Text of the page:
The purpose of this paper is to provide preliminary evidence of the impact of a professional development (PD) model that incorporates a practicum-based experience for elementary teachers. The PD program focuses on enhancing understanding of both physical science topics and pedagogical strategies to meet the needs of diverse learners. The main feature of a practicum-based PD model, as we define it, is the opportunity for teachers to enact science lessons in a safe and low-stakes environment with actual students, prior to their classroom implementation. This practicum-based model enables teachers’ rehearsal and experimentation with new practices in a setting apart from the constraints and pressures of the classroom. In this case, teachers were able to plan and teach science lessons in collaborative teams for an extended period of time (3 hours/day) as part of a week-long practicum. In this paper we provide a description of the main features of this PD program and preliminary evidence of impacts on teacher and student learning. We found significant differences between pre- and post-assessments that measure teachers’ knowledge of physical science concepts, and well as teachers’ understanding of the 5E learning cycle (ULC) and Universal Design for Learning (UDL). The year following the PD program, we also found a significant difference in pre- and post-assessments of students’ understanding of the same content their teachers learned in the PD.  The findings of this study provide insights for the design of PD models that are situated in practice, and that address science content and pedagogical strategies for elementary teachers. In addition, our findings can inform initiatives that support teacher learning through practicum-based experiences. We discuss implications of our results for teacher and student learning, and possible connections to the PD model.

Paper #10174: Pre-Service Teachers’ Understandings of Socioscientific Teaching and Learning in a Science Methods Course

Principal Author: Jaimie A. Foulk, University of Missouri


Socioscientific Issues Teaching and Learning (SSI-TL) is one means by which K-12 classroom teachers might achieve the demands of NGSS; however, teachers’ learning about SSI-TL has not been well studied. We sought to teach pre-service teachers about SSI-TL, and to explore the ways their understandings of SSI-TL changed as a result.

Paper #10173: Influences on Development of Inquiry-based Practices in Pre-service Teachers

Principal Author: Nikeetha Dsouza, Clemson University
Co-Authors: Heidi Cian, Clemson University; Renee Lyons, Clemson University; Michelle Cook, Clemson University


Inquiry-based instructional practices have become an integral part of science curriculum and instructional standards in K-12 schools (Windschitl, 2003). However teachers, especially pre-service teachers (PST) often struggle to implement inquiry in their classrooms due to constraints such as poor conceptual understanding of inquiry-based practices, limited pedagogical knowledge, pressures of coverage and time, and poorly-developed understanding of nature of science (Anderson, 1996; Blanchard, Southerland & Granger, 2008; Campbell, Abd-Hamid & Chapman, 2010; Crawford, 2000; 2007). Teacher preparation programs often provide ample support to develop inquiry based practices through opportunity and reflection (Luft, 2001) but there still remains a lack of widespread implementation of inquiry in classrooms (Anderson, 2002).

The purpose of this study is to demonstrate how PSTs conceptualize and enact inquiry-based practices in the classroom by identifying elements that influence adoption and development of the practice. Based on our findings, we recommend interventions for science teacher educators that may result in more widespread and expert-level use of inquiry.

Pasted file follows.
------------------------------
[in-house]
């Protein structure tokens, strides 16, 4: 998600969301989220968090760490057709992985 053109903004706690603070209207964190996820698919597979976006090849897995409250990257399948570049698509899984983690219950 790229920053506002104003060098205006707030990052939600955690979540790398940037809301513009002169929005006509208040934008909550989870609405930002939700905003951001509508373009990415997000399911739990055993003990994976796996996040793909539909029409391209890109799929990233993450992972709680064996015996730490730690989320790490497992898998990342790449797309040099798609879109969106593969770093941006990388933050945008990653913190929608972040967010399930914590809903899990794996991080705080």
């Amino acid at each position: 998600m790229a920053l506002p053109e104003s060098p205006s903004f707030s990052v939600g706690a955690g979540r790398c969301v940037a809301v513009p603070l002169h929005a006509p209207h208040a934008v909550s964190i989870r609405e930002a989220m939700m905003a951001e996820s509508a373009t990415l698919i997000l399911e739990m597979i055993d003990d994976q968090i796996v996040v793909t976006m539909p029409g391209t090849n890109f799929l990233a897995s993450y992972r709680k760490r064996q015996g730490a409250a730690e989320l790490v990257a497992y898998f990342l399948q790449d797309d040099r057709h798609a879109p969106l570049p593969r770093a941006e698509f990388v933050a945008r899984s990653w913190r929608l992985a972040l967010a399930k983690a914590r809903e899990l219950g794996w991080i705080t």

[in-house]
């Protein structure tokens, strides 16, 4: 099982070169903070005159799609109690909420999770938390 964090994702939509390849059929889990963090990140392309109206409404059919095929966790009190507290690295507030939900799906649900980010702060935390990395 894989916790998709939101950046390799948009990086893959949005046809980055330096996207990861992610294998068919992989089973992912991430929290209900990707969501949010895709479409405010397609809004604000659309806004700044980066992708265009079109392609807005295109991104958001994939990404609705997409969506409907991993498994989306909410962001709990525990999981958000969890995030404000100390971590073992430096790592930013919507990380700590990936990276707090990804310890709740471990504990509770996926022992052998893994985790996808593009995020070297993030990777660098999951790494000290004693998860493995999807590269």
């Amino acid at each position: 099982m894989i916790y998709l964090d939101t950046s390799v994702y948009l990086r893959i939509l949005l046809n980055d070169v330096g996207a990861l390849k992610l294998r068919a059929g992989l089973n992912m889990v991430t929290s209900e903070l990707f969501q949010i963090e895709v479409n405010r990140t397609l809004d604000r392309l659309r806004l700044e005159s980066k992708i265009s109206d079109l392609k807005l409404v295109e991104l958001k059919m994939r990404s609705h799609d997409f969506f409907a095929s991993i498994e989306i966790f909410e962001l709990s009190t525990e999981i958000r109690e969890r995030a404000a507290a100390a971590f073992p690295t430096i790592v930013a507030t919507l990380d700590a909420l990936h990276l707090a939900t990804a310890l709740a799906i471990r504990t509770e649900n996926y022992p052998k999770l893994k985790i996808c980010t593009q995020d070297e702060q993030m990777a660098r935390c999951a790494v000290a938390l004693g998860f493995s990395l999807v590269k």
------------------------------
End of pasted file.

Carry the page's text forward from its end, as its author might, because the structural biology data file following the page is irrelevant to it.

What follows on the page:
Using the case-study method framed within situated cognitive learning theory, we describe the PSTs development of inquiry-based practices over the course of the semester. Our data sources include written reflections of the PSTs from surveys, interview transcripts and classroom observation of PST inquiry classes using an inquiry-oriented observation protocol. We identified three major themes that influences the conceptualization and implementation of inquiry - translating theory to practice, perception of inquiry as additional work, and utilizing resources. The findings in this study are therefore important to science teacher education because they could provide guidance for introducing PSTs to inquiry-based practices and supporting them in their initial field placements.

Paper #10171: What’s in a name? The use of urban, suburban and rural in science education

Principal Author: Frederick Bradley, University of South Florida
Co-Authors: Allan Feldman, University of South Florida; Stephanie Bauman, University of South Florida; Javier Areas, University of South Florida


There is extensive use of the terms urban, suburban, and rural in science teacher education research literature in the characterization of students, districts, and schools. However, despite their prevalence, there is scant evidence in the literature of an operationally comprehensive definition of these descriptors. This has implications for science education policy and funding, teacher education and placement, as well as pedagogical and curricular aims. Accordingly, we have reviewed science education literature from the past decade using a series of keywords together with Google Scholar and the ERIC database. This review includes publications, which address some aspect of science education within the context of urban, suburban, and rural settings. Additionally, they adhere to one or more of the following criteria: the provision of explicit definitions; use in the designation of students, schools, or districts; association of certain characteristics to these environments; implication of the terms in assessing instructional quality; and any comparison or differentiation of these settings. Analysis allowed us to develop an analytical framework highlighting three dimensions: geography, school and district characteristics, and community characteristics. We then tested the framework against the literature. Our framework may help science education researchers more clearly define objectives, better target desired populations, and perform more concise surveys of relevant literature.  Such advantages may prove useful when exploring issues regarding diversity, equity, achievement, and engagement in urban, suburban, and rural science classrooms.